PowerCLI script to migrate clusters to new vCenter

Written April 30th, 2014 by
Categories: Scripts, Virtualization

Hey scripters! I recently had a task of migrating an entire virtual datacenter from one vCenter to another. It sounds like a pretty simple task, but manually recreating the cluster(s) could cause some human errors. I decided to write a script that would look at a specific vDatacenter and get all it’s clusters, then recreate that tree in the new vCenter. It’s pretty simple, really, it pulls all the clusters, then creates new clusters with the same attributes. When moving over the hosts, it first disconnects them from the original vCenter, then removes them from inventory.

I thought about disabling HA & DRS on the source vCenter cluster right before hand, but manually disconnecting & removing shouldn’t be an issue. If you add the host to the new vCenter without first removing from the old vCenter, that’s when you’ll get some HA weirdness because the old vCenter doesn’t know what just happened.

What does it do?

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Reader Request: Scripted VM Conversion to Thick from input CSV file using PowerShell PowerCLI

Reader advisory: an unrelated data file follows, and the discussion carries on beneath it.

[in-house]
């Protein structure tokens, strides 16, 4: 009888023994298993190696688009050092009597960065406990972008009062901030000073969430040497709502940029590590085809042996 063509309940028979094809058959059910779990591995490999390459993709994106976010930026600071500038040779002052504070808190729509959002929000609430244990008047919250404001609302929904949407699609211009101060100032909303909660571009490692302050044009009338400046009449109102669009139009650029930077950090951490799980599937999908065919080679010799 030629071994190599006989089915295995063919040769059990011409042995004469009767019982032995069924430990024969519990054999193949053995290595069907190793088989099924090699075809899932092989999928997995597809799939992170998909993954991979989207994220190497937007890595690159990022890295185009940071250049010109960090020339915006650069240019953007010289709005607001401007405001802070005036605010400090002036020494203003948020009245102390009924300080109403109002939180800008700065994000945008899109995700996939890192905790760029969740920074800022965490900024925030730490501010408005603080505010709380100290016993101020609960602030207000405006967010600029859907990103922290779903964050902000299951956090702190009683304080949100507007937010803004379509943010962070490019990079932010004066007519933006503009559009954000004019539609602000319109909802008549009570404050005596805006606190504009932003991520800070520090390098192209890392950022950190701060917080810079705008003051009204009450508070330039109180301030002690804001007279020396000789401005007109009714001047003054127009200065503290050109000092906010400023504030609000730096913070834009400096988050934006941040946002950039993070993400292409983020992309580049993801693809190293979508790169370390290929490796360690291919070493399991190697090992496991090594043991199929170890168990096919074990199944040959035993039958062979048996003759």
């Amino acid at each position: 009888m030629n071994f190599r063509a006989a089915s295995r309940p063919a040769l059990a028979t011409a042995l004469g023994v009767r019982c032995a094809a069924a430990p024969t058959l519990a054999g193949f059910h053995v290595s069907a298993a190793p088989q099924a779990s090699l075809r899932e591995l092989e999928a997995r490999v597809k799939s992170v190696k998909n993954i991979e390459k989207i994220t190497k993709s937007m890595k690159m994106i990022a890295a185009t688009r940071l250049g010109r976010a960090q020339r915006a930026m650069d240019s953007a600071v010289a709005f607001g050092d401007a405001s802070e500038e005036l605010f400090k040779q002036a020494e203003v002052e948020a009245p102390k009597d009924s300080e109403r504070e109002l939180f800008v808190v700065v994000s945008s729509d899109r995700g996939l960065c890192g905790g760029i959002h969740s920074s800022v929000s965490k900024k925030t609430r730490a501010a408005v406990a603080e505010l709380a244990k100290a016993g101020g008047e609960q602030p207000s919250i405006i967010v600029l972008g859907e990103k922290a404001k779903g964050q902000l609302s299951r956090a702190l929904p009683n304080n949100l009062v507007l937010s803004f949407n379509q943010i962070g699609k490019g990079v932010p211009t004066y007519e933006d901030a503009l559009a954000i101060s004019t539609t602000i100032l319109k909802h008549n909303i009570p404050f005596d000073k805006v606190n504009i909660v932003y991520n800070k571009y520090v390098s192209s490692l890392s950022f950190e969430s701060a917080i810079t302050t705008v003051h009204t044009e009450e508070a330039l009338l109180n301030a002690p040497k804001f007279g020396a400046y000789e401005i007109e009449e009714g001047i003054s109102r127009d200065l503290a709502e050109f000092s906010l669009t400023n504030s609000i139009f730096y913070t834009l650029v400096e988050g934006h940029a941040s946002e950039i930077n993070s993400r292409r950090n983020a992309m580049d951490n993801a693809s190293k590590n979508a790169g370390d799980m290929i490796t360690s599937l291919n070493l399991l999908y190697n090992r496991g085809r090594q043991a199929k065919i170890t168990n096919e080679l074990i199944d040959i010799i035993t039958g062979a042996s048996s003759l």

Written August 14th, 2013 by
Categories: Scripts, Virtualization
No Comments »

A few days ago I received a comment on This Post requesting a custom script to take a list of VMs from a file and convert them to thick. I quickly slapped something together and sent it to him for testing.

**REMEMBER** When converting thin to thick (or vice versa), you have to actually migrate the VM to a different datastore.

I’m posting this because it can be coupled with another post I have about Exporting VMs with Thin Disks to a CSV file, which would work perfectly for this. Run this one first to get a CSV with all your thin provisioned VMs.

In the Export Thin script, you will need to change the VM header in the CSV file to Name, since that’s what the migrate script looks for (or change the migrate script, up to you), add in a Destination header for the destination datastore in the CSV file after it’s exported. You could then plan it all out so your VMs are moved to specific datastores. Read the rest of this entry »

VMware Site Recovery Manager 5.1 Connection & Session Limits – Updated

SRM Connection or Session Limit Reached
***Scroll down for the Update***

Have you ran into one of these errors before:

     [exec] AxisFault
     [exec]  faultCode: ServerFaultCode
     [exec]  faultSubcode: 
     [exec]  faultString: fault.drextapi.fault.ConnectionLimitReached.summary
     [exec]  faultActor: 
     [exec]  faultNode: 
     [exec]  faultDetail: 
     [exec]     {urn:srm0}SrmFaultConnectionLimitReachedFault:<connectionlimit>10</connectionlimit>
     [exec] fault.drextapi.fault.ConnectionLimitReached.summary


     [exec] AxisFault
     [exec]  faultCode: ServerFaultCode
     [exec]  faultSubcode: 
     [exec]  faultString: dr.fault.SessionLimitExceeded
     [exec]  faultActor: